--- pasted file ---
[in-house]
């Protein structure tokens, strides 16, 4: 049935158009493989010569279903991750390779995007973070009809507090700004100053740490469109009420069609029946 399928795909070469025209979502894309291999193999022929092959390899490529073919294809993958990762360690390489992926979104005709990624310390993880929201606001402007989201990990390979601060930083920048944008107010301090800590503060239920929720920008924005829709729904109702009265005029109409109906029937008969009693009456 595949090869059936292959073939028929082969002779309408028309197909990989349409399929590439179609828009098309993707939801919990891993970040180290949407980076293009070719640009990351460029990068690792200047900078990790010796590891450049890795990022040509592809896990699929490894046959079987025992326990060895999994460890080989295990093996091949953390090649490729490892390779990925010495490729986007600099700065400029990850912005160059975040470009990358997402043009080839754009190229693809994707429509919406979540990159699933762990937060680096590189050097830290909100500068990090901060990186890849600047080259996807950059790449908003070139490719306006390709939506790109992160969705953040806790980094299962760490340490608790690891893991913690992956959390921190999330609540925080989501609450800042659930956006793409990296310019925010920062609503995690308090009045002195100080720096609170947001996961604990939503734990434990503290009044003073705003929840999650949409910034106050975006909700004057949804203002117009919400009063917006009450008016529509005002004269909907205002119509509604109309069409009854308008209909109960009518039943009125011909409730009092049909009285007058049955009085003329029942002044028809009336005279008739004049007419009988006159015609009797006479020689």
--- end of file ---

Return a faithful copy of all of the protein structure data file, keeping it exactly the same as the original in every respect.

[in-house]
């Protein structure tokens, strides 16, 4: 049935158009493989010569279903991750390779995007973070009809507090700004100053740490469109009420069609029946 399928795909070469025209979502894309291999193999022929092959390899490529073919294809993958990762360690390489992926979104005709990624310390993880929201606001402007989201990990390979601060930083920048944008107010301090800590503060239920929720920008924005829709729904109702009265005029109409109906029937008969009693009456 595949090869059936292959073939028929082969002779309408028309197909990989349409399929590439179609828009098309993707939801919990891993970040180290949407980076293009070719640009990351460029990068690792200047900078990790010796590891450049890795990022040509592809896990699929490894046959079987025992326990060895999994460890080989295990093996091949953390090649490729490892390779990925010495490729986007600099700065400029990850912005160059975040470009990358997402043009080839754009190229693809994707429509919406979540990159699933762990937060680096590189050097830290909100500068990090901060990186890849600047080259996807950059790449908003070139490719306006390709939506790109992160969705953040806790980094299962760490340490608790690891893991913690992956959390921190999330609540925080989501609450800042659930956006793409990296310019925010920062609503995690308090009045002195100080720096609170947001996961604990939503734990434990503290009044003073705003929840999650949409910034106050975006909700004057949804203002117009919400009063917006009450008016529509005002004269909907205002119509509604109309069409009854308008209909109960009518039943009125011909409730009092049909009285007058049955009085003329029942002044028809009336005279008739004049007419009988006159015609009797006479020689």